Japan is greying at an unprecedented rate. As it struggles to find solutions to the challenges of a declining population, shrinking workforce and increased healthcare spending, the rest of the world—much of which is ageing at only a slightly slower rate—is watching attentively.
That is the macroeconomic view, comprising millions of individual stories in Japan, and billions of stories globally. Government concerns about how societies will pay to care for ageing populations are mirrored by the concern of the elderly (and middle-aged) themselves: who will care for me?
If we are prudent, we are making financial provisions that will allow us to receive professional care if it is required, but none of us want to concede our independence one day earlier than absolutely necessary.
During that twilight period, when our mental or physical strength is declining but we are not quite prepared to admit it is lost completely, our children may care for us—if we are lucky—or our younger and/or sprightlier siblings. But if our health slides further, particularly in cases of dementia, we may care less about our fates, while at the same time imposing a heavier and heavier burden on our loved ones.
I have written about a time that is hopefully some decades off, but before we climb into our rocking chairs, many of us will have to help our parents climb into theirs.
Everyone’s story is different but, for most of us, caring for elderly relatives will add stress to our lives.
Many of us feel we owe our parents the best possible care as they reach old age, and many of us—for personal or financial reasons—are reluctant to outsource that care to others. Yet, caregiving can be overwhelming, especially when it is added to existing responsibilities resulting from children, partners, employers, colleagues and friends.
Some 7mn people in the UK—about 10% of the population—provide care to family members, friends, neighbours or others because of long-term physical or mental ill health or disability, or problems related to old age. And, over the next 30 years, the number of carers is expected to increase by around 60%, to 10.4mn.
Writing in the British Journal of Medical Practitioners, Aadil Jan Shah, Ovais Wadoo and Javed Latoo noted: “The impact of caring for someone with mental illness brings the risks of mental ill health to the carer in the form of emotional stress, depressive symptoms or clinical depression”.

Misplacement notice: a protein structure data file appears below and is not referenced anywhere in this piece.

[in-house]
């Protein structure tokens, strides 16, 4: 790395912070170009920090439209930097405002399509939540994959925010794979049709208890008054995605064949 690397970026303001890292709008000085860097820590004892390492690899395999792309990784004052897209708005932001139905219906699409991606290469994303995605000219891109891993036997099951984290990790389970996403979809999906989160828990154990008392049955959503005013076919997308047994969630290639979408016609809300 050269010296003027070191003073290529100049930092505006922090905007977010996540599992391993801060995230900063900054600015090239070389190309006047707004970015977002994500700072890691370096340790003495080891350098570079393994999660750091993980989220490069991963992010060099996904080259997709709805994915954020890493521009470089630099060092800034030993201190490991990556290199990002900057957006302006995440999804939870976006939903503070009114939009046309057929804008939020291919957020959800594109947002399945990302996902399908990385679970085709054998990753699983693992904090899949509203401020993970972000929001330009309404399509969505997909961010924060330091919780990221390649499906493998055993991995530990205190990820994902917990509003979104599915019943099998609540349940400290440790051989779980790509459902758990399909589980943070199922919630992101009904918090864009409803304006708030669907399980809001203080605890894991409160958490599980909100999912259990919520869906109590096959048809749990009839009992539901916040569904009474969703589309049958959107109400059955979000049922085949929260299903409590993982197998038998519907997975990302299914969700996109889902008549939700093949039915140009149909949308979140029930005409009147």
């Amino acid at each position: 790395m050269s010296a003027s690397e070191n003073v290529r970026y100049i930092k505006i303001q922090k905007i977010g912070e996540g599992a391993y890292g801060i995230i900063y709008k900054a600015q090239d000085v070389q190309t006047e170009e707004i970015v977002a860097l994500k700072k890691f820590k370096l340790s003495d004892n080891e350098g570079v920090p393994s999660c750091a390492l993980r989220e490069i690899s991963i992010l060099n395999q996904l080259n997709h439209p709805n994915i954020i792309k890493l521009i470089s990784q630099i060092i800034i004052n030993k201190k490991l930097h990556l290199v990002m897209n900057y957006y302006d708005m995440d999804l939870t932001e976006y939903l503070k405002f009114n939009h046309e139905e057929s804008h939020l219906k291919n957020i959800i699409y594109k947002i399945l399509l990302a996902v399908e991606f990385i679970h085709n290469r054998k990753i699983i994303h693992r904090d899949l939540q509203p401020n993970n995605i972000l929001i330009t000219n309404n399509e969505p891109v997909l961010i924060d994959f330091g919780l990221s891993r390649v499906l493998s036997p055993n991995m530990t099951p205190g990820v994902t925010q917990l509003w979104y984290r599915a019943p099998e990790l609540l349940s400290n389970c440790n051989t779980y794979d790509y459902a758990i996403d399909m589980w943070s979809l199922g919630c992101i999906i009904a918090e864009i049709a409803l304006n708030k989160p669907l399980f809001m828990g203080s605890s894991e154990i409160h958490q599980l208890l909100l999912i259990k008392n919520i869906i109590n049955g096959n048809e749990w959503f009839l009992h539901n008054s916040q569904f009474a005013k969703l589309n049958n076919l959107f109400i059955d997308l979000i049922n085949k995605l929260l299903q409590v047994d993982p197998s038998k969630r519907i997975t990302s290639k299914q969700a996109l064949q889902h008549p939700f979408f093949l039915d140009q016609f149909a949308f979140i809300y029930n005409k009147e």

Research indicates that depressive symptoms are twice as common among caregivers than non-caregivers, and that women are at far greater risk of clinical depression than men when they are in a caregiver role.
Caregivers, then, must look after themselves as well as those for whom they care. Signs of overload include feelings of isolation, stress, guilt, depression, helplessness, anger and resentment.
Data from the 2011 UK Census show caregivers are more likely than those not providing care to describe their own health as “not good”. In making sure you take care of yourself (or a partner who bears greater caregiver responsibility in your family), it is important to keep yourself in good physical health. Get enough sleep, eat a healthy diet and exercise regularly.
It is also important to be aware that caregiving will almost certainly occupy an increasing amount of your time unless you organise your responsibilities and get help. You will not be able to do everything yourself, so you need to figure out realistic goals and priorities, then allocate some tasks to willing relatives and friends. Include time in your schedule to allow yourself a break from caregiving, to exercise, see films or spend time with friends and family.
Research has shown that social support corresponds to lower rates of depression and a lower perceived caregiver burden. Family members, friends, as well as social and church groups can all be sources of support for caregivers. But, at a certain point, professional support may be needed. Community resources for caregivers include daytime caregiving services, meal delivery or shopping services, and caregiver support groups.
Abundant research shows that caregivers in general suffer from poorer physical and mental health than their non-caregiving peers. Providing care to others means taking care of yourself. Don’t be afraid to ask for help when you need it and to accept help when it is offered.